Chile opens new research center in Antarctica
President Piñera traveled to the edge of the Earth to celebrate the inauguration of a new joint-research center that will lay foundation for scientific discovery.
Friday, January 17, 2014
Chilean President Sebastían Piñera holds up a Chilean flag at the new Joint Polar Research Station on Union Glacier. Photo courtesy of Gobierno de Chile
Deep into the Antarctic Circle, sitting in a seemingly barren white landscape is the newest Chilean government facility — the Joint Polar Research Station on Union Glacier.
On Jan. 4, President Sebastián Piñera as well as Foreign Affairs Minister, Alfredo Moreno; the Defense Minister, Rodrigo Hinzpeter; and the Secretary General of the Government, Cecilia Pérez, ventured into the depths of Antarctica to celebrate the inauguration.
“We are here today to open this new base within the Antarctic Circle. This facility, the American Scott-Amundsen base and the Chinese Kunlun base are the only three bases within the Antarctic Circle,” Piñera said, celebrating the milestone for Chile and Chilean researchers.
The research base will house personnel from the Army, Air Force and Navy as well as scientists from the National Antarctic Institute (INACH). Its primary functions will be to establish a Chilean presence in the area, to develop and pursue advanced scientific research and to further explore the White Continent.
“Chile must look toward this continent of the future, and this is why we are here today to take a very important step in opening the Chilean Joint Research Base,” Piñera said. “I want to share with you all this moving and highly important moment, as Chile, fulfilling its historical duty and its vocation for the future, upholds its sovereignty and presence on this White Continent.”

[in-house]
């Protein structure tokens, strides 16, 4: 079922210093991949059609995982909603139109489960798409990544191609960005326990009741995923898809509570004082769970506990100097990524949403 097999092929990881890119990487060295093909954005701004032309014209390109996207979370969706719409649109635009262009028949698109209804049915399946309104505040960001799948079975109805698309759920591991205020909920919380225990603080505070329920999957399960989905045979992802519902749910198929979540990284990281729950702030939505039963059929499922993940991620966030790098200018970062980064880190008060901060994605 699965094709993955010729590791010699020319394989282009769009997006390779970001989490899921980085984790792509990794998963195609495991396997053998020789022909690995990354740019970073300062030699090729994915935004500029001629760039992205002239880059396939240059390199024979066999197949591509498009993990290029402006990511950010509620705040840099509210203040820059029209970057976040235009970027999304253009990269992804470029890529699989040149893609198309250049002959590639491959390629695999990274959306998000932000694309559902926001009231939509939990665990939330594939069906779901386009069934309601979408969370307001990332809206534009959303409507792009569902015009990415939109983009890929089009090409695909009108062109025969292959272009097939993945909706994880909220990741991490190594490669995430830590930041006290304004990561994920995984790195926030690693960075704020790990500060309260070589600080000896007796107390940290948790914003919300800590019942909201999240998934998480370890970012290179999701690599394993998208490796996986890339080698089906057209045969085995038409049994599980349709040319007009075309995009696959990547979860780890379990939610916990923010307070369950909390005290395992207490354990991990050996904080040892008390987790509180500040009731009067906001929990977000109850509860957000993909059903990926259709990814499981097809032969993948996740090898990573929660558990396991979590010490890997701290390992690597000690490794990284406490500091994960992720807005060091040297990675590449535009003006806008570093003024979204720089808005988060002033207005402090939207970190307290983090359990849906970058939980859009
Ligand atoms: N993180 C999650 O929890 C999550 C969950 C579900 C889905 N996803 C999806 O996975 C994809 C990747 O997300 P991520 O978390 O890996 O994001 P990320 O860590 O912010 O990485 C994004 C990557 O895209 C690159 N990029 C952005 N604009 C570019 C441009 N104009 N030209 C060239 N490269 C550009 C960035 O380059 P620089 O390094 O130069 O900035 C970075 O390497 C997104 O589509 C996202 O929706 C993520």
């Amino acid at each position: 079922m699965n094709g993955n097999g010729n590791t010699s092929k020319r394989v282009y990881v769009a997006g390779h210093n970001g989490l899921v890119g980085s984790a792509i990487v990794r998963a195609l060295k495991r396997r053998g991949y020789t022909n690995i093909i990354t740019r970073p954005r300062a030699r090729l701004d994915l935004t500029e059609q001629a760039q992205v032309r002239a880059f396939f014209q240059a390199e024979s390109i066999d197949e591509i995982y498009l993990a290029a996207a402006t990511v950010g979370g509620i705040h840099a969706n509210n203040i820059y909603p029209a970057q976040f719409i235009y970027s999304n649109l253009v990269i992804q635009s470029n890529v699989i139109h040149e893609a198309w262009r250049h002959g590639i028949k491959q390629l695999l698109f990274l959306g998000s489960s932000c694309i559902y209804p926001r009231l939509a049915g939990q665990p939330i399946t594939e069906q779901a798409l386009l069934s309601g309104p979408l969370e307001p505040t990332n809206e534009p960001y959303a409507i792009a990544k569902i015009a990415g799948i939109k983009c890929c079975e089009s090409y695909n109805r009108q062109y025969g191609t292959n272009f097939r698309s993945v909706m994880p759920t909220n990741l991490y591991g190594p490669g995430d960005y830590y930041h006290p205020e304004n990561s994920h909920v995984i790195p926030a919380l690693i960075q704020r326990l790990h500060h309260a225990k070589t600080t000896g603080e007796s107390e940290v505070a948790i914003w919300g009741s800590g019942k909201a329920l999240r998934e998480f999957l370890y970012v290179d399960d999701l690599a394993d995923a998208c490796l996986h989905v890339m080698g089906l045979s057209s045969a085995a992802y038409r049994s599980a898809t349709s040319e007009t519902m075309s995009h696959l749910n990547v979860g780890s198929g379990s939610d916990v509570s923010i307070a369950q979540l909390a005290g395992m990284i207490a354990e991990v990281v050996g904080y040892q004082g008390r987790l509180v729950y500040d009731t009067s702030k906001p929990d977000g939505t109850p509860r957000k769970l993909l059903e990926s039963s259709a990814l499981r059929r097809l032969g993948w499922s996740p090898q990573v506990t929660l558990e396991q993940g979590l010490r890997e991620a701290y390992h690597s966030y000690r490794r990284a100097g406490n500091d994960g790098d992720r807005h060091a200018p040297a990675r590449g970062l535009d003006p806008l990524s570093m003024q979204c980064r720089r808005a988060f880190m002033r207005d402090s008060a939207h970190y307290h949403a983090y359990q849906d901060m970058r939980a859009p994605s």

Chile already has five permanent bases in Antarctica, with two summer bases that have allowed the country’s dedicated scientists and researchers to delve into the mysteries locked in the ice covered continent.
Last year, two high school students were awarded the 2013 Stockholm Junior Water prize for their work successfully identifying a dozen bacterial strains that can, at very low temperatures, metabolize the dangerous contaminants that result from an oil spill.
Other Chilean researchers have been uncovering a key prehistoric link between Antarctica and Chile that could reveal an entire chapter of the Earth’s history still unknown to scientists.
Now with this newest addition to Chile’s Antarctic institutions, the country hopes to build on the work already being done and to push further into the white content where there is still so much to learn.